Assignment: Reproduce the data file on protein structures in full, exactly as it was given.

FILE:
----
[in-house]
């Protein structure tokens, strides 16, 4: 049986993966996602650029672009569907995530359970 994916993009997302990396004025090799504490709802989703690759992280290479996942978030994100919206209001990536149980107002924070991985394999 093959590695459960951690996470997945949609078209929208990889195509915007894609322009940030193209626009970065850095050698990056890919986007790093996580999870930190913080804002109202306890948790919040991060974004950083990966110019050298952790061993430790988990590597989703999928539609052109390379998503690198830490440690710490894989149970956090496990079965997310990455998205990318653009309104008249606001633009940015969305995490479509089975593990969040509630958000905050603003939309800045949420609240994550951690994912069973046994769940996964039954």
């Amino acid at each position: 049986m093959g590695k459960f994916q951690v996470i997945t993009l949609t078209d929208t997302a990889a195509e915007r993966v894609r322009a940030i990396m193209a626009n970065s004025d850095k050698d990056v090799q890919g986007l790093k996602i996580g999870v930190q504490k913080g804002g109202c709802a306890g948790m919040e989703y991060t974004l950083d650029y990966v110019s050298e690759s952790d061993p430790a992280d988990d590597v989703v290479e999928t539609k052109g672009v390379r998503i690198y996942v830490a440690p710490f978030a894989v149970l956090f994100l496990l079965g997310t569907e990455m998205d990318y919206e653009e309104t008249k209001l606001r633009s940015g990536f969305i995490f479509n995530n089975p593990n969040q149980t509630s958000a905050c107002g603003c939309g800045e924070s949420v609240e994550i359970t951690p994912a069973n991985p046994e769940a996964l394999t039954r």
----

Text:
[in-house]
């Protein structure tokens, strides 16, 4: 049986993966996602650029672009569907995530359970 994916993009997302990396004025090799504490709802989703690759992280290479996942978030994100919206209001990536149980107002924070991985394999 093959590695459960951690996470997945949609078209929208990889195509915007894609322009940030193209626009970065850095050698990056890919986007790093996580999870930190913080804002109202306890948790919040991060974004950083990966110019050298952790061993430790988990590597989703999928539609052109390379998503690198830490440690710490894989149970956090496990079965997310990455998205990318653009309104008249606001633009940015969305995490479509089975593990969040509630958000905050603003939309800045949420609240994550951690994912069973046994769940996964039954």
């Amino acid at each position: 049986m093959g590695k459960f994916q951690v996470i997945t993009l949609t078209d929208t997302a990889a195509e915007r993966v894609r322009a940030i990396m193209a626009n970065s004025d850095k050698d990056v090799q890919g986007l790093k996602i996580g999870v930190q504490k913080g804002g109202c709802a306890g948790m919040e989703y991060t974004l950083d650029y990966v110019s050298e690759s952790d061993p430790a992280d988990d590597v989703v290479e999928t539609k052109g672009v390379r998503i690198y996942v830490a440690p710490f978030a894989v149970l956090f994100l496990l079965g997310t569907e990455m998205d990318y919206e653009e309104t008249k209001l606001r633009s940015g990536f969305i995490f479509n995530n089975p593990n969040q149980t509630s958000a905050c107002g603003c939309g800045e924070s949420v609240e994550i359970t951690p994912a069973n991985p046994e769940a996964l394999t039954r």